Health Advice



Coronavirus has forced doctors, insurers to embrace telemedicine like never before

Sarah Gantz, The Philadelphia Inquirer on

Published in Health & Fitness

When pain radiated from Fred Thomas' neck down his arm and he couldn't feel his fingers anymore, he knew it was time to talk to a doctor.

After getting an MRI ordered by his primary-care doctor, the 49-year-old land surveyor had several phone conversations with a Rothman Orthopaedic Institute specialist he'd never met to discuss the problem and treatment options. He was scheduled for a cervical fusion to replace three damaged disks in his spine a couple weeks later.

"By the time I met him, I felt like I'd been in his office 15 times," said Thomas, who lives in Wilkes-Barre. "We spoke in person for the first time a few minutes before he operated."

Months ago, few patients or doctors would have considered surgery without so much as an in-person consultation, but the coronavirus pandemic has forced the health-care system to embrace telemedicine like never before.

With no other way to see a doctor as the virus shuttered all but the most essential health-care services, regulatory hurdles that hamstrung the growth of telemedicine for decades were wiped away: Private insurers, Medicare and Medicaid agreed to pay the same rates for telemedicine visits they would have for in-person appointments. The federal government loosened privacy regulations that had in the past restricted how patients and doctors communicate virtually.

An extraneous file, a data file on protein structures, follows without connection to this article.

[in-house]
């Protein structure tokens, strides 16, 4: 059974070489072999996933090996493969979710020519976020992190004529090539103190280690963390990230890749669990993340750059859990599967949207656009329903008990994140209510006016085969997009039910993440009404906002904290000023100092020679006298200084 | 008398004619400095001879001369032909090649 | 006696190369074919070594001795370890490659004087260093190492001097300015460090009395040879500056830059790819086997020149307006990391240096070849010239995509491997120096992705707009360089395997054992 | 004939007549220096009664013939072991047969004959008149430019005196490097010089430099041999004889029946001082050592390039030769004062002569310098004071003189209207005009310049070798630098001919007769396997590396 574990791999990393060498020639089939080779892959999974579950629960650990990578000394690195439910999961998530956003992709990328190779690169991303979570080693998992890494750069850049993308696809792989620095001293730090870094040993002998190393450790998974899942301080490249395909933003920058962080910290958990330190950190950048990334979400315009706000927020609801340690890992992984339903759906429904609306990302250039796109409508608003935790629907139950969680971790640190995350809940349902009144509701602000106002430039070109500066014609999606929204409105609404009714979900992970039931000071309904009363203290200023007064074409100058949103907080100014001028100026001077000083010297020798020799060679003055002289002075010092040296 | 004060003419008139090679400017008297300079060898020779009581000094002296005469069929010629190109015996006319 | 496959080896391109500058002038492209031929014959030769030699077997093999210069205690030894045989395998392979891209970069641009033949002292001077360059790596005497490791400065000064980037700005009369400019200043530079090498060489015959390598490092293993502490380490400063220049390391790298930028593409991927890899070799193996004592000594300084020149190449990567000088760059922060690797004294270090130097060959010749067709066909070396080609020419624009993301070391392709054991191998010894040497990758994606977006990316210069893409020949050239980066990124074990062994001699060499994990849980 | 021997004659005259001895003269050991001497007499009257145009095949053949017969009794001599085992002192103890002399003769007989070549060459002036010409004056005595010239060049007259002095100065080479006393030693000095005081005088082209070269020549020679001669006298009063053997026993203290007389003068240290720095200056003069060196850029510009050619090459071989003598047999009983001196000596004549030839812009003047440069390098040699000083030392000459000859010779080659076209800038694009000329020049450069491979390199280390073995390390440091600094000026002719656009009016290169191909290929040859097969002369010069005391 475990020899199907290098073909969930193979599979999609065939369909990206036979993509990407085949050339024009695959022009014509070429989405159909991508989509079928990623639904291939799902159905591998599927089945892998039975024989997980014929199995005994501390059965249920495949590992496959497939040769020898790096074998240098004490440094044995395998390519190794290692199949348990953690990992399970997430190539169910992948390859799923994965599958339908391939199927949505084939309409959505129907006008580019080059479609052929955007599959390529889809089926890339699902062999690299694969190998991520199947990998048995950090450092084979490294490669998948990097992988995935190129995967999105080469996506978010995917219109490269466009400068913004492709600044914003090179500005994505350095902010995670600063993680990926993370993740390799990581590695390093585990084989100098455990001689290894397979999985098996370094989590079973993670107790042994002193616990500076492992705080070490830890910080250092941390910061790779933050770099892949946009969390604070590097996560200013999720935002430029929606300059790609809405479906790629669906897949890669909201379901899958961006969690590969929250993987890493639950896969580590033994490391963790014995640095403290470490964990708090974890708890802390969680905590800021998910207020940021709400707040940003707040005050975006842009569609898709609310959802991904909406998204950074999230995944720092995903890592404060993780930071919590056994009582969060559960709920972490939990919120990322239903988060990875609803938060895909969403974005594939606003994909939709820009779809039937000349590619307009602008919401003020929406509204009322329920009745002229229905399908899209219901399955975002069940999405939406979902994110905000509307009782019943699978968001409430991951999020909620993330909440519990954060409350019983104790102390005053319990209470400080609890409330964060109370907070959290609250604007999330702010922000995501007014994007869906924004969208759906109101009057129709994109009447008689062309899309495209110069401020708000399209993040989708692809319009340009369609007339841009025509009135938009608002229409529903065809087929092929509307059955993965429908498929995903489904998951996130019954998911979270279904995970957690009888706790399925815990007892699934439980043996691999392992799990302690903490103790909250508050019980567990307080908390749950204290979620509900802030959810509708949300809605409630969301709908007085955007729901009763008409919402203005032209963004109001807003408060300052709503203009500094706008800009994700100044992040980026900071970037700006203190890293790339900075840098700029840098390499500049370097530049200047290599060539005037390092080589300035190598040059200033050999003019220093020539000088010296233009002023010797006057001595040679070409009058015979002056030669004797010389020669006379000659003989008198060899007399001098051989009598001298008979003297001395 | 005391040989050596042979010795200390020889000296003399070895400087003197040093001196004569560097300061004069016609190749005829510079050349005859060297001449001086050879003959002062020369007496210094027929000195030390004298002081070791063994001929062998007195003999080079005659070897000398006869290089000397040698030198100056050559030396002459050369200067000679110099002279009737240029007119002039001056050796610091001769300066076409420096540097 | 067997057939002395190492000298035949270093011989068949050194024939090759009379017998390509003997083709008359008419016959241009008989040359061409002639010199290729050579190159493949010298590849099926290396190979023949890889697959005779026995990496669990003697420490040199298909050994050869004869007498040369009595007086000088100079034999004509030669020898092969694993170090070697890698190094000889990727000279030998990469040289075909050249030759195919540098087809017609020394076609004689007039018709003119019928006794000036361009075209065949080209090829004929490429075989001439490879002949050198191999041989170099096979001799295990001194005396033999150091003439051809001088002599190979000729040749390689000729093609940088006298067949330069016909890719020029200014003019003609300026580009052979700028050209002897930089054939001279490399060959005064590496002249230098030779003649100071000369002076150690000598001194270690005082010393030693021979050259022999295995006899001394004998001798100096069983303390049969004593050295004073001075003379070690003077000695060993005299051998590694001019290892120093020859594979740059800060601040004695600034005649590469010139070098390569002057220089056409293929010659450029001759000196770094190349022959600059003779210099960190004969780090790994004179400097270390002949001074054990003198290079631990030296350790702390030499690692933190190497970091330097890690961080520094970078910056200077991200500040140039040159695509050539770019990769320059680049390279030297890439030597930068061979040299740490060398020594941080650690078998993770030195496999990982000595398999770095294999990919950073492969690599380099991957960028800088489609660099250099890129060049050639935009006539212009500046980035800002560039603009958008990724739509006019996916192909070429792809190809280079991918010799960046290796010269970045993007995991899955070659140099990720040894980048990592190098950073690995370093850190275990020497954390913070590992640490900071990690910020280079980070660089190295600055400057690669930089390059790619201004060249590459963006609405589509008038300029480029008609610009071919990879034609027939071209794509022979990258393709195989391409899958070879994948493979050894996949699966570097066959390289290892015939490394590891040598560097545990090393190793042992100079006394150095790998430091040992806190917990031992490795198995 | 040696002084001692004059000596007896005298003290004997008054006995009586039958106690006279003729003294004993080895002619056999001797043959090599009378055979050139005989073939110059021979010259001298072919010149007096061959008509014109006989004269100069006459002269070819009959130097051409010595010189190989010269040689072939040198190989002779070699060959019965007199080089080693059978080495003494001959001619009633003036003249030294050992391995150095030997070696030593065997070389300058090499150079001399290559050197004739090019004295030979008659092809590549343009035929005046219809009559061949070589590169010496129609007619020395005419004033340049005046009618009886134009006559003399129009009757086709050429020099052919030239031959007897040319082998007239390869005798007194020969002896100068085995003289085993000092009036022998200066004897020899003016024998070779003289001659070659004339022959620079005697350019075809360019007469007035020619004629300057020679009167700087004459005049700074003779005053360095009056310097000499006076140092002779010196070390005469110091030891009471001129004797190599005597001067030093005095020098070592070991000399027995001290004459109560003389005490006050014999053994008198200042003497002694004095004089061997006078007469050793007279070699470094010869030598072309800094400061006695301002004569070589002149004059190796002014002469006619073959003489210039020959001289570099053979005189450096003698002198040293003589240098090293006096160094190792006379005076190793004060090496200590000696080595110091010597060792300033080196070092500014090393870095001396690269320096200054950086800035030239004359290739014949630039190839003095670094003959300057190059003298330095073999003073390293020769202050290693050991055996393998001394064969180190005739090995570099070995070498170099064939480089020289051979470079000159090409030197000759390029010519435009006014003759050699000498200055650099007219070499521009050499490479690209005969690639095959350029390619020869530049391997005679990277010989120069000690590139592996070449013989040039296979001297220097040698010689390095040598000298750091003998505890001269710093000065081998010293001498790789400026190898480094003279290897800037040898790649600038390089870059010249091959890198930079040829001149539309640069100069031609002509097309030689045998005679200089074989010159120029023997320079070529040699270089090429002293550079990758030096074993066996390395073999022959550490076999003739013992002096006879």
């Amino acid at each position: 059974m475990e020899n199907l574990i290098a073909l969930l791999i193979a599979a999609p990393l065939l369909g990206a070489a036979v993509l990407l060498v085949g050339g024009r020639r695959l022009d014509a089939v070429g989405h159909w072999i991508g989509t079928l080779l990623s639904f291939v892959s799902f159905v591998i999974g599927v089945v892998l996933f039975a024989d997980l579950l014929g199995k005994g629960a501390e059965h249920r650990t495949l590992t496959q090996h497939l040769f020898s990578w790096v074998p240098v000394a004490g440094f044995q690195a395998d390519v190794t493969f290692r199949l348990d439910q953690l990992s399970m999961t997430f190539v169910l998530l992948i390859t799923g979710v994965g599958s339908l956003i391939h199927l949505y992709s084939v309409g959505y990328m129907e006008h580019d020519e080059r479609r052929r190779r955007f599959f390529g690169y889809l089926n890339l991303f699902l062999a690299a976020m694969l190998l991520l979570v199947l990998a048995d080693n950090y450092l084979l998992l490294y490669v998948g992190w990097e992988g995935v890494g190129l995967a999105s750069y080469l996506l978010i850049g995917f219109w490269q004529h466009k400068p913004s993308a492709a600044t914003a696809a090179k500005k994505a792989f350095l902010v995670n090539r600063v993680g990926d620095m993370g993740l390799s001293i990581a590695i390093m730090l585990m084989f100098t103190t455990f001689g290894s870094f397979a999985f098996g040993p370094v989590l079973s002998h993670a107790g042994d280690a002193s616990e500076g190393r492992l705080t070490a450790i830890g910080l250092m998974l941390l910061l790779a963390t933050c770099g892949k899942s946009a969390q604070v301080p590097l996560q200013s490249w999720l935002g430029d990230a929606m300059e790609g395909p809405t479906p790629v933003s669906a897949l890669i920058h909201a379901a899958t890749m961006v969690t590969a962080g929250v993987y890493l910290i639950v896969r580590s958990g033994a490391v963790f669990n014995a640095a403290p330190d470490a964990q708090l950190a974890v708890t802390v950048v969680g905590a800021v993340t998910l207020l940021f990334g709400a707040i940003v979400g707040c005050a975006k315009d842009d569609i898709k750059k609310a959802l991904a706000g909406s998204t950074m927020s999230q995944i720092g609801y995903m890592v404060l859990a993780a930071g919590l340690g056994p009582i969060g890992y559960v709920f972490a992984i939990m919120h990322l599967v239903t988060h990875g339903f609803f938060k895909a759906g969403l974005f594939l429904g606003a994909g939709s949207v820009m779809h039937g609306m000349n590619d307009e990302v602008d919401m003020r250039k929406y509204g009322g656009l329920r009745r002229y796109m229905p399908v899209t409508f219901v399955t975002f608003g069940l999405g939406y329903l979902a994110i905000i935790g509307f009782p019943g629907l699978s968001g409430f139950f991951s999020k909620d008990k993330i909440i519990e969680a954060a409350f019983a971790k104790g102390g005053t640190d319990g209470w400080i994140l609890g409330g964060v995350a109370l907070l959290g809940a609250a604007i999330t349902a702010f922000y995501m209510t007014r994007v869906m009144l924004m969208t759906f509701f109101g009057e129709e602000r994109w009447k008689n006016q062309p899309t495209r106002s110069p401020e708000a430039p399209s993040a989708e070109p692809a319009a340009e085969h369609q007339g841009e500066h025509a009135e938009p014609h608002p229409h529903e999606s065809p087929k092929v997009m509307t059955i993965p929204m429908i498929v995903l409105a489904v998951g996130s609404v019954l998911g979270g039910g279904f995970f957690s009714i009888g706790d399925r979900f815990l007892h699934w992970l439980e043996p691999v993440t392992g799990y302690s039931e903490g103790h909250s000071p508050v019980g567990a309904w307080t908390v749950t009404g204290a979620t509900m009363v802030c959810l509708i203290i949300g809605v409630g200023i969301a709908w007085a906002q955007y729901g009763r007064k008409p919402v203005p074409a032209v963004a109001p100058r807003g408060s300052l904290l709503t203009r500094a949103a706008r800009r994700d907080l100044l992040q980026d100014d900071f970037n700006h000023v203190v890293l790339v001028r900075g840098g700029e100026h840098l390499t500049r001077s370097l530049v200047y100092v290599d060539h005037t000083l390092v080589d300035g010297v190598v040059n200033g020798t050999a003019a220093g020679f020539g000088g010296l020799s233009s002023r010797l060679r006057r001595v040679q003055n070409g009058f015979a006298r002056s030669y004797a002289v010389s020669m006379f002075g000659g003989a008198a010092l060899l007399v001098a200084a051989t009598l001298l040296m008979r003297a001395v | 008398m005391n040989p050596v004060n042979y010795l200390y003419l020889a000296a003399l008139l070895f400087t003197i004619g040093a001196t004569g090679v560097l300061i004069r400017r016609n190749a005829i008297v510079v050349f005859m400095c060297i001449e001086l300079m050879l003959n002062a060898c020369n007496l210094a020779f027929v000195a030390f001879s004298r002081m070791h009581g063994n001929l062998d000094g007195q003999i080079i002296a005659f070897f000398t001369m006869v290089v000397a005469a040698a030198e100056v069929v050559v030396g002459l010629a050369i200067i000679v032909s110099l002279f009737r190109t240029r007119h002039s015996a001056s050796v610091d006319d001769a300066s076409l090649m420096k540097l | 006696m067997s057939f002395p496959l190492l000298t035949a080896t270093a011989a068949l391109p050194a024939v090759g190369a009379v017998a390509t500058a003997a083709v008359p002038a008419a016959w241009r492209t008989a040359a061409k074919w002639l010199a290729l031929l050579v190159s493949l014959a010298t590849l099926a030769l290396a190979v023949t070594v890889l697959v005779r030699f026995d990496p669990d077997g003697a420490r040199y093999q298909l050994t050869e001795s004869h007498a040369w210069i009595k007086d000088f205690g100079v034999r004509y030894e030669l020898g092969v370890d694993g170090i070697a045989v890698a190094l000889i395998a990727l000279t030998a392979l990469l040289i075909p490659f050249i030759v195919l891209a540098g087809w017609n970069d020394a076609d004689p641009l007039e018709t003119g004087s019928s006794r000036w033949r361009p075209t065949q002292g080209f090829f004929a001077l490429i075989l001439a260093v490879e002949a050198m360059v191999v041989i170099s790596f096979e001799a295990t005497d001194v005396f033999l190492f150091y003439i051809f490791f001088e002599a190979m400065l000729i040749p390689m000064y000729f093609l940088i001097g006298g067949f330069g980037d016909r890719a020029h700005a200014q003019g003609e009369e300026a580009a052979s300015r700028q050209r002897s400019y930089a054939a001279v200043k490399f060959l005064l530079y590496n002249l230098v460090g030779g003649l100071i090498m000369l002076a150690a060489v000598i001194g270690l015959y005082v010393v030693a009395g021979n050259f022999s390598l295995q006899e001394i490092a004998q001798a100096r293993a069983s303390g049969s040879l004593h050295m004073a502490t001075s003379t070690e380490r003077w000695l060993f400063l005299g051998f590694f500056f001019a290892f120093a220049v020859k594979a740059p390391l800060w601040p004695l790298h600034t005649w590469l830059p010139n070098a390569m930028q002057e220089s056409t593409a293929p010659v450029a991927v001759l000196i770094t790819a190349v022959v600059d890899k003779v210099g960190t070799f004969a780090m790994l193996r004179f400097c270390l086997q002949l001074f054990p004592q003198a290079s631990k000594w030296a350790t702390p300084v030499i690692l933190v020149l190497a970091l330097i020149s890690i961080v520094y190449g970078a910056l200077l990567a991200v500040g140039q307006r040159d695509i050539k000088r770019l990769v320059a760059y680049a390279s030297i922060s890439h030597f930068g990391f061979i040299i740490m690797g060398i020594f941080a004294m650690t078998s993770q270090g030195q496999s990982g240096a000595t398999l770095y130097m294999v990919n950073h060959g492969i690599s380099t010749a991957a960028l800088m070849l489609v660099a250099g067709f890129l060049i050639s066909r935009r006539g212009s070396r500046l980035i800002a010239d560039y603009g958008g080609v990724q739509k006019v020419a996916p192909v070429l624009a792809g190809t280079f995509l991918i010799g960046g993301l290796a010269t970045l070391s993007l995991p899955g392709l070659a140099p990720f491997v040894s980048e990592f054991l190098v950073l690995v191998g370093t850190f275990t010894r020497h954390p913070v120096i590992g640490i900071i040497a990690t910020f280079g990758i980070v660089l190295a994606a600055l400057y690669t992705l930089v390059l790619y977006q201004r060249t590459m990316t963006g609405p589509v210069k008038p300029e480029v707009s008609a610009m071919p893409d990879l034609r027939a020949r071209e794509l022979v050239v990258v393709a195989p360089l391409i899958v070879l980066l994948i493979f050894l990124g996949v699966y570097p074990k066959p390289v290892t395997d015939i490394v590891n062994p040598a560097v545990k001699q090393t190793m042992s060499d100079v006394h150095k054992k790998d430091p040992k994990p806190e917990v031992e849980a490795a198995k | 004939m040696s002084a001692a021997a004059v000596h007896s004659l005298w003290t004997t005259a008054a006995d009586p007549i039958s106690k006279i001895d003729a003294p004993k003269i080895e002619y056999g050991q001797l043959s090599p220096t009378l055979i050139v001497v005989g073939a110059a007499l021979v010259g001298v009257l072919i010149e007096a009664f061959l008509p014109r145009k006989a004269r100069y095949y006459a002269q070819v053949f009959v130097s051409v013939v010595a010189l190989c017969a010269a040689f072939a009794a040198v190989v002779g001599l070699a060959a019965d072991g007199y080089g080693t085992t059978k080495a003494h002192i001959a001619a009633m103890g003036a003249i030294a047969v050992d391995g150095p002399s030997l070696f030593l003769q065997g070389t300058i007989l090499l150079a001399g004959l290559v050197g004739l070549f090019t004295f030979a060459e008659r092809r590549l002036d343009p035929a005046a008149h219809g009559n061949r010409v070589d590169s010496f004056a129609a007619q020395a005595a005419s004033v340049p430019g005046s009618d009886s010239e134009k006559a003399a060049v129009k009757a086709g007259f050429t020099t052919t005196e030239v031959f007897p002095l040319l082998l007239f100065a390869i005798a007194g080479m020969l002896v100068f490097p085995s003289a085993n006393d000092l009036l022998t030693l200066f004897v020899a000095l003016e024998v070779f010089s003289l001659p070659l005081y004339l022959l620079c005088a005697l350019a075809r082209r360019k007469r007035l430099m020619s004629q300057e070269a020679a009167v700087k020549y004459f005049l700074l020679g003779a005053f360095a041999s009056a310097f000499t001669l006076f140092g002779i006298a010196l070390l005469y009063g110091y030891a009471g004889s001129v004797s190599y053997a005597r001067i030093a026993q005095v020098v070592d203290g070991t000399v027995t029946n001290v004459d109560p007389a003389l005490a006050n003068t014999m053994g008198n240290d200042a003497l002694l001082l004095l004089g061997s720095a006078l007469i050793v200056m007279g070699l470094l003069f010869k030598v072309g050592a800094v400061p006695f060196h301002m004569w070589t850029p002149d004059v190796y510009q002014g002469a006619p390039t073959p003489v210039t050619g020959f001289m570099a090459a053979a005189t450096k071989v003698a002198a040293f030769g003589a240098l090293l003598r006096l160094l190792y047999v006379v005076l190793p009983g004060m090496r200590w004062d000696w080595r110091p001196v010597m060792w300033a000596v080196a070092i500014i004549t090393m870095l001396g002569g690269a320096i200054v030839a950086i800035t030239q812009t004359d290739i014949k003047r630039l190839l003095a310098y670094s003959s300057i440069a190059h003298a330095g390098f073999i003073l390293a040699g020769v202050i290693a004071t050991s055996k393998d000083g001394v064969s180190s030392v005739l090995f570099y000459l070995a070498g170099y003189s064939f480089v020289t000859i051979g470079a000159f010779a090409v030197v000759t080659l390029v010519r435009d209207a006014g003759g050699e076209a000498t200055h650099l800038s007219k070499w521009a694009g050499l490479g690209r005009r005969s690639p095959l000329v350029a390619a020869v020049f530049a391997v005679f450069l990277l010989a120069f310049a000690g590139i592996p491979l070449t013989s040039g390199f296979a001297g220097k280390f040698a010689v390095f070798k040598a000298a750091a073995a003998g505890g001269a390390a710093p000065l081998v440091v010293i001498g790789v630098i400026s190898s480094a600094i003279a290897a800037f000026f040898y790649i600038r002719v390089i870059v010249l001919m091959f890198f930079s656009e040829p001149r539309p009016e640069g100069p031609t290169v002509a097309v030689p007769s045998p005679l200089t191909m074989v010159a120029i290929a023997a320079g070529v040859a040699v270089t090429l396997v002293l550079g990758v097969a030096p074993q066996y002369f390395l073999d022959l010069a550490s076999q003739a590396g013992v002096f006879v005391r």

In response, telemedicine visits soared. The approach has been exceedingly popular among patients and doctors, and so universally adopted by health systems that experts say telemedicine is likely here to stay. Not only have health systems proven that telemedicine is an effective and useful tool for treating existing patients, virtual doctors' visits also present an opportunity for health systems now forced to grapple with the racial inequities highlighted during the pandemic to improve access to care.


"We have this opportunity as the result of a very horrific, virulent disease to re-imagine health care," said Nicol Turner Lee, a senior fellow at the Center for Technology Innovation at the Brookings Institution.

But maintaining telemedicine will be possible only if providers and insurers are able to agree to fair payment, and if regulators are able to work out security and patient privacy issues.

Exponential growth in telehealth

When the pandemic shut down non-urgent medical services in Philadelphia in March, Penn Medicine quickly equipped nearly 9,000 providers to meet patients by video or phone and now averages 5,000 telemedicine visits a day -- a nearly overnight change from a few hundred doctors doing a few hundred visits.


swipe to next page